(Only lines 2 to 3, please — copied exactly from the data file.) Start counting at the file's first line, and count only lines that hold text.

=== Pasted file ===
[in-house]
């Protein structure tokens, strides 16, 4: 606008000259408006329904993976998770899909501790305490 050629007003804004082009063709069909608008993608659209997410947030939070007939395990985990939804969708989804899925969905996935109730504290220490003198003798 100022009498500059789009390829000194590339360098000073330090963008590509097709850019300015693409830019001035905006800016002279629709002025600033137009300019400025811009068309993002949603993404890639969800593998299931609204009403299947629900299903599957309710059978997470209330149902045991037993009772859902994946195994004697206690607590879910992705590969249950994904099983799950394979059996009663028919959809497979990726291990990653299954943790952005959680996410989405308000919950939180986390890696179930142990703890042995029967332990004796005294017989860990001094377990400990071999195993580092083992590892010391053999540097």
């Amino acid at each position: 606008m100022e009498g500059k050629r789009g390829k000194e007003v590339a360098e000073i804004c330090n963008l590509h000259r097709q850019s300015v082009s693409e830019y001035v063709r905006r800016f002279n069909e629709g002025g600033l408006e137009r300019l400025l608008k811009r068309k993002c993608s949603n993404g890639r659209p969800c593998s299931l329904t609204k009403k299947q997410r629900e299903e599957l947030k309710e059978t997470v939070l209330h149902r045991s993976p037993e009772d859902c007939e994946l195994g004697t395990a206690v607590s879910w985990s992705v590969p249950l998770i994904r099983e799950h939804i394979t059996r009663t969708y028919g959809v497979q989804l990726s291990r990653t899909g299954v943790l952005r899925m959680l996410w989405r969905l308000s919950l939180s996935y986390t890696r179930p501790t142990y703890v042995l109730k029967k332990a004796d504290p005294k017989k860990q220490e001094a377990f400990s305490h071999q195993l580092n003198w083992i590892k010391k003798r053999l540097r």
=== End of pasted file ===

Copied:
């Protein structure tokens, strides 16, 4: 606008000259408006329904993976998770899909501790305490 050629007003804004082009063709069909608008993608659209997410947030939070007939395990985990939804969708989804899925969905996935109730504290220490003198003798 100022009498500059789009390829000194590339360098000073330090963008590509097709850019300015693409830019001035905006800016002279629709002025600033137009300019400025811009068309993002949603993404890639969800593998299931609204009403299947629900299903599957309710059978997470209330149902045991037993009772859902994946195994004697206690607590879910992705590969249950994904099983799950394979059996009663028919959809497979990726291990990653299954943790952005959680996410989405308000919950939180986390890696179930142990703890042995029967332990004796005294017989860990001094377990400990071999195993580092083992590892010391053999540097």
């Amino acid at each position: 606008m100022e009498g500059k050629r789009g390829k000194e007003v590339a360098e000073i804004c330090n963008l590509h000259r097709q850019s300015v082009s693409e830019y001035v063709r905006r800016f002279n069909e629709g002025g600033l408006e137009r300019l400025l608008k811009r068309k993002c993608s949603n993404g890639r659209p969800c593998s299931l329904t609204k009403k299947q997410r629900e299903e599957l947030k309710e059978t997470v939070l209330h149902r045991s993976p037993e009772d859902c007939e994946l195994g004697t395990a206690v607590s879910w985990s992705v590969p249950l998770i994904r099983e799950h939804i394979t059996r009663t969708y028919g959809v497979q989804l990726s291990r990653t899909g299954v943790l952005r899925m959680l996410w989405r969905l308000s919950l939180s996935y986390t890696r179930p501790t142990y703890v042995l109730k029967k332990a004796d504290p005294k017989k860990q220490e001094a377990f400990s305490h071999q195993l580092n003198w083992i590892k010391k003798r053999l540097r």